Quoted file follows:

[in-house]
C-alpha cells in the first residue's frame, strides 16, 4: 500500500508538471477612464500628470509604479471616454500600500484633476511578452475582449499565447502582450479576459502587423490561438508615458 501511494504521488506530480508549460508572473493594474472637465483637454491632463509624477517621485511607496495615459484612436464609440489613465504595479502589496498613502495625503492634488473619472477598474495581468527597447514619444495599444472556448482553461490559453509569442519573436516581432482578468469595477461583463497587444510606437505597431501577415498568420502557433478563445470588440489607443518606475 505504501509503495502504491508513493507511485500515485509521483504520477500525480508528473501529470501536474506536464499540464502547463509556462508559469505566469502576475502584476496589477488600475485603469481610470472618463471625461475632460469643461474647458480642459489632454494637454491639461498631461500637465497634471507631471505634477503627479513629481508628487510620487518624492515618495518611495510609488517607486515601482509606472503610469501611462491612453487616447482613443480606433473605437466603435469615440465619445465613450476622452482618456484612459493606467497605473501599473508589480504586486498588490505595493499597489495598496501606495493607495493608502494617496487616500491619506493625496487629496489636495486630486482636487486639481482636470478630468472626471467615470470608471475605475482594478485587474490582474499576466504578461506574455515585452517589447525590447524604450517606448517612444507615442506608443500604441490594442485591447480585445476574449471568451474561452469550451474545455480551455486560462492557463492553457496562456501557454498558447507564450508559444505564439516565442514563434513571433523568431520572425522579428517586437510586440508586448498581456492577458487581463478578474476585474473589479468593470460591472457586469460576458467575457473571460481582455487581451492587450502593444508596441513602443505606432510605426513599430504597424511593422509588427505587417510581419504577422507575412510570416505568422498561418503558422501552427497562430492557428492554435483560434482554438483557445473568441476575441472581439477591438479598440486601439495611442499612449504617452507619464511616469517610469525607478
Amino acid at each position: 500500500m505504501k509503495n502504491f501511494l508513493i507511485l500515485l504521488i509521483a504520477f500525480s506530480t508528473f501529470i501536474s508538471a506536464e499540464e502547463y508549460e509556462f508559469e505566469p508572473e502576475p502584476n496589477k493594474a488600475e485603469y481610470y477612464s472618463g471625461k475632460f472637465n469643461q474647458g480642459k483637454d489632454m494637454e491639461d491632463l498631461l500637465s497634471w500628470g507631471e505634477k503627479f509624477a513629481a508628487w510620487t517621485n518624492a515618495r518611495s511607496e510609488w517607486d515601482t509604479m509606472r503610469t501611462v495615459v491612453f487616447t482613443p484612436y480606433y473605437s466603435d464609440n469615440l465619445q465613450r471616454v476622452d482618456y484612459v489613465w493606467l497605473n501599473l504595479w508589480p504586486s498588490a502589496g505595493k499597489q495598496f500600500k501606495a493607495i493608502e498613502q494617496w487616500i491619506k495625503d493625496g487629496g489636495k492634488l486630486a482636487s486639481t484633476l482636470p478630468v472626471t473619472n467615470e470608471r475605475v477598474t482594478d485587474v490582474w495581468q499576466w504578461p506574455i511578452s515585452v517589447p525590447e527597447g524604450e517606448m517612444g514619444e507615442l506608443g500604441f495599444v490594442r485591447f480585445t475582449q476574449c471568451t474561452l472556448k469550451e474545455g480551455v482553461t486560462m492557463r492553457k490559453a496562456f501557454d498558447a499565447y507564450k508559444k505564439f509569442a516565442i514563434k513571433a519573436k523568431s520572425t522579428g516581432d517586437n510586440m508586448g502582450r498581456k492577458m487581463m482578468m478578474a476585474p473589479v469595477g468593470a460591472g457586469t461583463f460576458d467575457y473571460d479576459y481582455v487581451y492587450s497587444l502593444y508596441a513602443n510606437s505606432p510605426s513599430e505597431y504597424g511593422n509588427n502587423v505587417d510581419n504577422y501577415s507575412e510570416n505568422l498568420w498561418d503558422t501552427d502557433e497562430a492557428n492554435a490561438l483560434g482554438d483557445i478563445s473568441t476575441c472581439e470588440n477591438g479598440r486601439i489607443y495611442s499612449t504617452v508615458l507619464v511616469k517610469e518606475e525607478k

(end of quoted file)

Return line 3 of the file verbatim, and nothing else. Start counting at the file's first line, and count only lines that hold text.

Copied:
Amino acid at each position: 500500500m505504501k509503495n502504491f501511494l508513493i507511485l500515485l504521488i509521483a504520477f500525480s506530480t508528473f501529470i501536474s508538471a506536464e499540464e502547463y508549460e509556462f508559469e505566469p508572473e502576475p502584476n496589477k493594474a488600475e485603469y481610470y477612464s472618463g471625461k475632460f472637465n469643461q474647458g480642459k483637454d489632454m494637454e491639461d491632463l498631461l500637465s497634471w500628470g507631471e505634477k503627479f509624477a513629481a508628487w510620487t517621485n518624492a515618495r518611495s511607496e510609488w517607486d515601482t509604479m509606472r503610469t501611462v495615459v491612453f487616447t482613443p484612436y480606433y473605437s466603435d464609440n469615440l465619445q465613450r471616454v476622452d482618456y484612459v489613465w493606467l497605473n501599473l504595479w508589480p504586486s498588490a502589496g505595493k499597489q495598496f500600500k501606495a493607495i493608502e498613502q494617496w487616500i491619506k495625503d493625496g487629496g489636495k492634488l486630486a482636487s486639481t484633476l482636470p478630468v472626471t473619472n467615470e470608471r475605475v477598474t482594478d485587474v490582474w495581468q499576466w504578461p506574455i511578452s515585452v517589447p525590447e527597447g524604450e517606448m517612444g514619444e507615442l506608443g500604441f495599444v490594442r485591447f480585445t475582449q476574449c471568451t474561452l472556448k469550451e474545455g480551455v482553461t486560462m492557463r492553457k490559453a496562456f501557454d498558447a499565447y507564450k508559444k505564439f509569442a516565442i514563434k513571433a519573436k523568431s520572425t522579428g516581432d517586437n510586440m508586448g502582450r498581456k492577458m487581463m482578468m478578474a476585474p473589479v469595477g468593470a460591472g457586469t461583463f460576458d467575457y473571460d479576459y481582455v487581451y492587450s497587444l502593444y508596441a513602443n510606437s505606432p510605426s513599430e505597431y504597424g511593422n509588427n502587423v505587417d510581419n504577422y501577415s507575412e510570416n505568422l498568420w498561418d503558422t501552427d502557433e497562430a492557428n492554435a490561438l483560434g482554438d483557445i478563445s473568441t476575441c472581439e470588440n477591438g479598440r486601439i489607443y495611442s499612449t504617452v508615458l507619464v511616469k517610469e518606475e525607478k